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Professional Caddie

Company Description: "The PGA is committed to making this a viable and self sustainable Tour in the short term and to continue to build on its strength. The PGA recently appointed...   more

Employment History

  • Caddie
7 Total References
Web References
sureshot, sureshot gps, golf gps, golfing gps, improve my golf [cached]
The team of John Rollins, PGA tour professional (currently 38th on the 2006 PGA Tour Money List) and Barry Williams, PGA professional caddie, utilize the Sureshotgps device for practice round information.
Boo Weekley, left, hugs his ..., 25 May 2013 [cached]
Boo Weekley, left, hugs his caddie, Barry Williams, after winning the Colonial golf tournament on Sunday, May 25, 2013, in Fort Worth, Texas. (AP Photo/LM Otero)
tee2green, sureshot gps, golf gps, golfing gps, improve my golf [cached]
The team of John Rollins, PGA tour professional (currently 38th on the 2006 PGA Tour Money List) and Barry Williams, PGA professional caddie utilize the Tee2Green Color GPS device for practice round information.
Caddie Barry Williams, who ..., 13 May 2013 [cached]
Caddie Barry Williams, who is a Durham native, watches as Boo Weekley lines up a putt on the 11th green during the third round of the PGA Zurich Classic at TPC Louisiana in Avondale, La., on April 27. Associated Press
Barry Williams traveled from Charlotte to Ponte Vedra Beach, Fla., last week. The Durham native fished on Tuesday with Boo Weekley. He was on the TPC Sawgrass golf course on Wednesday for a practice round. Ahh ... the life of a PGA Tour caddie. "All it took was one week, and I fell in love with it," Williams said in the shadow of the sprawling TPC Sawgrass clubhouse. But it isn't that simple or all luxury toting a golf bag for the world's best golfers, a job the 39-year-old Northern High and UNC Wilmington graduate has held for 11 years. Williams must serve just as much as an unofficial psychologist, butler and sounding board, all the while being concerned about job security around the bend, preparing for rain, cold and heat and enduring the rigors of the road. Since taking what then was scheduled as a one-year hiatus from his father Rick's Durham construction business in 2002 to caddie for lifelong friend John Maginnes, Williams has seen the world while carrying a 50-pound golf bag for nine players.
And Barry never went home." Williams' boyhood home was on the 17th and then 18th holes at Willowhaven Country Club in northern Durham County where he befriended Maginnes. Williams graduated from Northern in 1992 and from UNCW in 1997 before moving back home to work for his father to build homes in the Durham area. He kept a close watch on Maginnes' professional career, which included a second place at the 1996 Buick Challenge on the PGA Tour and three victories on the Tour. In 2002, Maginnes needed a caddie, and Williams took his construction sabbatical.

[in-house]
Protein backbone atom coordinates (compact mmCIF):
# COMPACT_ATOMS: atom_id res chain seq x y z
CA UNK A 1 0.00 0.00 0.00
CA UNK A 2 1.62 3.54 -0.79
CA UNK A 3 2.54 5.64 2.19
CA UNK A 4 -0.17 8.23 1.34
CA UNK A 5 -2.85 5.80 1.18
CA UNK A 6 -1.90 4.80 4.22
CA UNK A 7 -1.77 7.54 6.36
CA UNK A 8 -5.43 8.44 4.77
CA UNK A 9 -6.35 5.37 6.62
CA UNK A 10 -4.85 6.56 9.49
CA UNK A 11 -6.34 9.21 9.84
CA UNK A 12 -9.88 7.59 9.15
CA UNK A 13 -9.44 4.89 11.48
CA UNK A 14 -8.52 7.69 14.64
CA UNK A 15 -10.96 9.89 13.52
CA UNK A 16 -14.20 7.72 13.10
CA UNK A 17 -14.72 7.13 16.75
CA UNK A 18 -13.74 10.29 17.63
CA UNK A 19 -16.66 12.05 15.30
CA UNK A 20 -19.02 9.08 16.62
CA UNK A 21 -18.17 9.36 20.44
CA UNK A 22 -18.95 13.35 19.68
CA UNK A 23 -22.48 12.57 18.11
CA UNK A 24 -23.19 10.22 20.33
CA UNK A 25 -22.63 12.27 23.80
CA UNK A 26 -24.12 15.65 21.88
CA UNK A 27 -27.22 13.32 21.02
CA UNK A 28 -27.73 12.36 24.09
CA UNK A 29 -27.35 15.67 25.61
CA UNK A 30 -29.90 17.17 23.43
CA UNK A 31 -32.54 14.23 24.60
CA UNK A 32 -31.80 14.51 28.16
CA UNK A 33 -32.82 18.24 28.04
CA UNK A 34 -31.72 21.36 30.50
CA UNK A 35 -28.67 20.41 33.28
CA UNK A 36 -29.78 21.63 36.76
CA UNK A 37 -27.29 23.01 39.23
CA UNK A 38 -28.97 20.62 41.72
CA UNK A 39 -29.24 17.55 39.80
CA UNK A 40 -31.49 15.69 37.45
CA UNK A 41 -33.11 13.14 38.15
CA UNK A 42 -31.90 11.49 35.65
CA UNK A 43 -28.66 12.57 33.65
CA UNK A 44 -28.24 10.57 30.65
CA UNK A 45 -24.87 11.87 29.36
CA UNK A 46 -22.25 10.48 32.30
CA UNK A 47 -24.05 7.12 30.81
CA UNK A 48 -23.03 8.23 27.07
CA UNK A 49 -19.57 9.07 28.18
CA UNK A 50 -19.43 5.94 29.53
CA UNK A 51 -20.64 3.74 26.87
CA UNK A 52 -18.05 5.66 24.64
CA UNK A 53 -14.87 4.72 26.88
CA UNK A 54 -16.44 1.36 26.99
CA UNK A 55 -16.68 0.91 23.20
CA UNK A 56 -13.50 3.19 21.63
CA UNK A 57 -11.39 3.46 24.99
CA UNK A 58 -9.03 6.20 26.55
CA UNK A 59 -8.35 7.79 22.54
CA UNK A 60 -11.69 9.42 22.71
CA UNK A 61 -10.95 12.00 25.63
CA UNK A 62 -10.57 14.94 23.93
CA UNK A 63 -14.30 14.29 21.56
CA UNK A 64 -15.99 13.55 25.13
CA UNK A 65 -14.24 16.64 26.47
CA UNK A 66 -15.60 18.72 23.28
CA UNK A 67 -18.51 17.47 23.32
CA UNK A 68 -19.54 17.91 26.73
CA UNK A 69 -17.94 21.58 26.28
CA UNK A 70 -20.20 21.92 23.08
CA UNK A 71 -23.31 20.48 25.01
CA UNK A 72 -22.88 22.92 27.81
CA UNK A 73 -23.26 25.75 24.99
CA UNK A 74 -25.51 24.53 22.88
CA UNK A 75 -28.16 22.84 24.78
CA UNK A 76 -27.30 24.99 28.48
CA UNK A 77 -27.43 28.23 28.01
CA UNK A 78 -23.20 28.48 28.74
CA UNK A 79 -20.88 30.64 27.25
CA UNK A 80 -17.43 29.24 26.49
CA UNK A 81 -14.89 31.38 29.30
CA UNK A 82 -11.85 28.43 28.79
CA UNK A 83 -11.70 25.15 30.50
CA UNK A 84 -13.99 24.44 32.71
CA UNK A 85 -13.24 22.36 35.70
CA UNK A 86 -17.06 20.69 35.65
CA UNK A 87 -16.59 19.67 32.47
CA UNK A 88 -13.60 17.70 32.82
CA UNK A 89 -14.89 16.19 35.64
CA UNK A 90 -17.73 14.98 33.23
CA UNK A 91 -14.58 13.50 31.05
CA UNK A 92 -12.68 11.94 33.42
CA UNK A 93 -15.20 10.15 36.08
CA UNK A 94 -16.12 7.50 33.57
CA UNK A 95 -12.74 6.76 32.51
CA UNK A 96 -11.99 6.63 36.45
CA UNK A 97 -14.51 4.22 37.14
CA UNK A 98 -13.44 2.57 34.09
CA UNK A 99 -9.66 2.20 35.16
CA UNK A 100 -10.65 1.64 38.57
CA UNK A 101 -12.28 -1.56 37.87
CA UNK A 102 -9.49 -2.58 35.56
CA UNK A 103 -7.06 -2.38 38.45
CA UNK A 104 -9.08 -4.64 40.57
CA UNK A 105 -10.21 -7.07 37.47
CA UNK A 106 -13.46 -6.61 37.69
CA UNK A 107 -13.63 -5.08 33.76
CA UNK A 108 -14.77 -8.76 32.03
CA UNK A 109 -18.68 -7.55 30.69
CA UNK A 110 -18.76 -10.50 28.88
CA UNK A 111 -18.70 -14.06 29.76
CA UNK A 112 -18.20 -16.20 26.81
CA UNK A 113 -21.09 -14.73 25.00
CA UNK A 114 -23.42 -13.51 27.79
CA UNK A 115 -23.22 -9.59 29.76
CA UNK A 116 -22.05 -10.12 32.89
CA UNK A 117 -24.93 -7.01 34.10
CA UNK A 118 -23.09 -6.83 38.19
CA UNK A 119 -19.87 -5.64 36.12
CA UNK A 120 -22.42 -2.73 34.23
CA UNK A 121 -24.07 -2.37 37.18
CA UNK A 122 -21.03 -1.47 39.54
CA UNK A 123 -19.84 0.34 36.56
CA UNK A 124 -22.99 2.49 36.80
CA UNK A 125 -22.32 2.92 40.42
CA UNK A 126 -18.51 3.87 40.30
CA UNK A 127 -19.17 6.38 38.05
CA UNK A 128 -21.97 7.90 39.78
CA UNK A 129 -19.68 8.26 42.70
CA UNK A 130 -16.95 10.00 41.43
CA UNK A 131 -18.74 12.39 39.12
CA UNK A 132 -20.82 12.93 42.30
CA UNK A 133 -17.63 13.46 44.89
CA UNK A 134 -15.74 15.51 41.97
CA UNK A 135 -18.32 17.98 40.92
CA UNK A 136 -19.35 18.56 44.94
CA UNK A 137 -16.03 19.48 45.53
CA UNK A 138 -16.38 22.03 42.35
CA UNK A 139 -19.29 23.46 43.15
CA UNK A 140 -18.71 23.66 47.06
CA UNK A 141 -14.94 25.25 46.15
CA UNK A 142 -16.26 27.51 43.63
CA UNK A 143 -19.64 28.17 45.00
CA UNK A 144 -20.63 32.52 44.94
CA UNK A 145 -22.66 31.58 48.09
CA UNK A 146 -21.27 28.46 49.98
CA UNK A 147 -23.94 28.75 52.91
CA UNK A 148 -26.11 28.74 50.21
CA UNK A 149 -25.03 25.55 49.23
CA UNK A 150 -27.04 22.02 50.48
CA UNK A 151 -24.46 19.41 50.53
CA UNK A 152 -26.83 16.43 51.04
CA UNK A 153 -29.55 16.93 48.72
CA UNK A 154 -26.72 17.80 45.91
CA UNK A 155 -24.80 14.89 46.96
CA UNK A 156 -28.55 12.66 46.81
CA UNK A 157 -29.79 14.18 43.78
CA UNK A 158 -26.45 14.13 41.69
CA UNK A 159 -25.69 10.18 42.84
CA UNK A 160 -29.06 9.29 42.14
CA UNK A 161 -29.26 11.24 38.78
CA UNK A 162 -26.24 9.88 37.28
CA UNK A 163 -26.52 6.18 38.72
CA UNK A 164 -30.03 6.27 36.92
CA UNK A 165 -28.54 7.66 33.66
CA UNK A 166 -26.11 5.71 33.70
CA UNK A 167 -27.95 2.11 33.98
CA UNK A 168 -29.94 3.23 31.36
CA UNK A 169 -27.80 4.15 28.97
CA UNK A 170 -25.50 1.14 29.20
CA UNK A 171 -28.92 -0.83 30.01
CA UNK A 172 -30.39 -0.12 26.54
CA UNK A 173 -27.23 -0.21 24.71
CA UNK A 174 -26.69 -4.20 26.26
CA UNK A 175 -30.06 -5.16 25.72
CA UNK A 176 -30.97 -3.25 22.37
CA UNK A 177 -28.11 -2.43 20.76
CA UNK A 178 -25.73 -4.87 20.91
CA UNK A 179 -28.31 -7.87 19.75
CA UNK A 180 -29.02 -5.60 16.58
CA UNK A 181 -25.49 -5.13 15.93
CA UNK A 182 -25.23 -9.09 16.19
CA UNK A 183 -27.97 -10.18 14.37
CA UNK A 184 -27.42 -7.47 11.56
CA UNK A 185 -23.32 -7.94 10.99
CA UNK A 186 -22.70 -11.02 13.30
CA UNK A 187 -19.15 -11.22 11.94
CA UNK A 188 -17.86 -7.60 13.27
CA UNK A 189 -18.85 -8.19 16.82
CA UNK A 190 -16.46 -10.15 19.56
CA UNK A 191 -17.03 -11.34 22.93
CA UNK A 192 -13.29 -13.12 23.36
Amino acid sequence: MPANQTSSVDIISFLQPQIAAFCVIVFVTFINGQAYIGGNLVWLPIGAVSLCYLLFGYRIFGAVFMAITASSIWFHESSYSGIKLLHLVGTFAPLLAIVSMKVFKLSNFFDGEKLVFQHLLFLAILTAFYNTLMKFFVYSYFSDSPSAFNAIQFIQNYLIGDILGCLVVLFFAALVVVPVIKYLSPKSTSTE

Maginnes earned $49,500 and Williams pocketed almost $5,000.
"It was awesome," Williams said.
That week set up a nationwide road trip with Williams at the wheel of his SUV with Maginnes in the passenger seat.
Williams was forced to look for a new boss. In succession, he moved on to Todd Fischer, John Rollins, Bob Tway, Daniel Chopra, Vaughn Taylor, Brian Gay, Blake Adams in 2012 and now Weekley. In late January in San Diego, Adams informed Williams that he needed season-ending hip replacement surgery. It was time to find a new bag. But there stood Weekley, a frequent Adams practice round partner. "I didn't get a wink of sleep on Thursday night after Blake told me about his surgery," Williams said.
If you do the math for the standards of caddie pay on the PGA Tour, this is a good place for Williams. Normally, caddies are paid 10 percent of the player earnings for a win, seven percent for a top 10 and five percent for anything else after the cut. Weekley pays a bit better, offering 10 percent for a top-20 finish and seven percent for everything else. Additionally, there's a ballpark minimum salary per week, which is at least $1,500. "If you've got a top-70 bag on the PGA Tour, you're gonna make six figures as a caddie out here," Williams said. The attributes that make the Weekley-Williams team work are rooted in their easygoing Southern demeanors. Williams carries the yardage book and reads putts when asked. He also gets Weekley's mind off a poor shot, which has been a weakness in recent years. "We are jiving out here right now, singing songs going down the fairway," Weekley said. "We are always making something up." The fishing connection comes easily because Williams, a Wilmington resident, loves salt-water fishing and Weekley is a devoted outdoorsman who often can be found fishing the water hazards on the golf course during his down time. Three weeks ago, they went on a fishing excursion outside New Orleans. Last week, they were in search of redfish in the Atlantic Ocean at Jacksonville Beach. "Caddies spend more time with these players than their wives do," Williams said. "Fishing takes Boo's mind completely off golf, and that's a good thing." The Dallas event marks a fifth consecutive start for Weekley and Williams, from Hilton Head to New Orleans, Charlotte, Ponte Vedra and Dallas. But when a player is rolling, a caddie is happy. And that's where Williams is in his career. "I'll probably do this until my body starts showing signs it's time to stop - maybe another good 10 to 15 years," he said.
Adams and his caddie, Barry ..., 11 May 2012 [cached]
Adams and his caddie, Barry Williams, hunted wild hogs at night and fished for bass during the day back at the Adams spread in no-stoplight Nunez, a town of about 130 people about an hour and 15 minutes by pickup truck from the nearest airport, in Savannah.
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